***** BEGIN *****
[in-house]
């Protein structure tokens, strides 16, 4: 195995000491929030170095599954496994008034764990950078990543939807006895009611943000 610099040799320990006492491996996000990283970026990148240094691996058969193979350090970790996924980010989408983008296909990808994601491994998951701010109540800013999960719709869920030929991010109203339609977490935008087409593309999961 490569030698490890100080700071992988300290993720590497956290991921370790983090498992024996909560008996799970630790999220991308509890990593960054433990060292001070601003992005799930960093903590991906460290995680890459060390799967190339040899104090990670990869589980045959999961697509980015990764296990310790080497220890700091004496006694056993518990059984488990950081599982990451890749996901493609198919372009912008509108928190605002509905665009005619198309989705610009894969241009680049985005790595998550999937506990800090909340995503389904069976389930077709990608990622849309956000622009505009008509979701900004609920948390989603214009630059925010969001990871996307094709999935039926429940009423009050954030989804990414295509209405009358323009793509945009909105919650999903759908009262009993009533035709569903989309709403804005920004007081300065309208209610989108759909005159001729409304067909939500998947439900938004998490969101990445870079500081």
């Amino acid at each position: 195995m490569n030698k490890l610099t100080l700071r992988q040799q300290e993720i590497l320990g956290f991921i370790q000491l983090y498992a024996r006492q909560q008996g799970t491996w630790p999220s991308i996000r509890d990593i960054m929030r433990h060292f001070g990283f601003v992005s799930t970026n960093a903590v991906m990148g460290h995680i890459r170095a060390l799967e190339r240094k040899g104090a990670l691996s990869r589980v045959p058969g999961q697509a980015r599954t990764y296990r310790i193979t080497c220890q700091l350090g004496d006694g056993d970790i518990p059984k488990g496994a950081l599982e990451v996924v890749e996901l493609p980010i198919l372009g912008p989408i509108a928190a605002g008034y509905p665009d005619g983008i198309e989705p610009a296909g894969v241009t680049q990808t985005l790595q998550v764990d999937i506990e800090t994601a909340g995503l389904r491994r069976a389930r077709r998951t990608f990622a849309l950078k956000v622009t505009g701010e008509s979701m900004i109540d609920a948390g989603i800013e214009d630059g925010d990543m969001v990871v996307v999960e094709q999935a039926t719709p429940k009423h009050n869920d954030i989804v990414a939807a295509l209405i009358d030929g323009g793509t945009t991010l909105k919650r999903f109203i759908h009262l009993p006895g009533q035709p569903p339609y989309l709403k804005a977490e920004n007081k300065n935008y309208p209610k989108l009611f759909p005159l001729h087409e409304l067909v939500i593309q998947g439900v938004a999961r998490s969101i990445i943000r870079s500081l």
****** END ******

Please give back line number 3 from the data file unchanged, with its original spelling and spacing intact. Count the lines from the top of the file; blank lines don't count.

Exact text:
């Amino acid at each position: 195995m490569n030698k490890l610099t100080l700071r992988q040799q300290e993720i590497l320990g956290f991921i370790q000491l983090y498992a024996r006492q909560q008996g799970t491996w630790p999220s991308i996000r509890d990593i960054m929030r433990h060292f001070g990283f601003v992005s799930t970026n960093a903590v991906m990148g460290h995680i890459r170095a060390l799967e190339r240094k040899g104090a990670l691996s990869r589980v045959p058969g999961q697509a980015r599954t990764y296990r310790i193979t080497c220890q700091l350090g004496d006694g056993d970790i518990p059984k488990g496994a950081l599982e990451v996924v890749e996901l493609p980010i198919l372009g912008p989408i509108a928190a605002g008034y509905p665009d005619g983008i198309e989705p610009a296909g894969v241009t680049q990808t985005l790595q998550v764990d999937i506990e800090t994601a909340g995503l389904r491994r069976a389930r077709r998951t990608f990622a849309l950078k956000v622009t505009g701010e008509s979701m900004i109540d609920a948390g989603i800013e214009d630059g925010d990543m969001v990871v996307v999960e094709q999935a039926t719709p429940k009423h009050n869920d954030i989804v990414a939807a295509l209405i009358d030929g323009g793509t945009t991010l909105k919650r999903f109203i759908h009262l009993p006895g009533q035709p569903p339609y989309l709403k804005a977490e920004n007081k300065n935008y309208p209610k989108l009611f759909p005159l001729h087409e409304l067909v939500i593309q998947g439900v938004a999961r998490s969101i990445i943000r870079s500081l």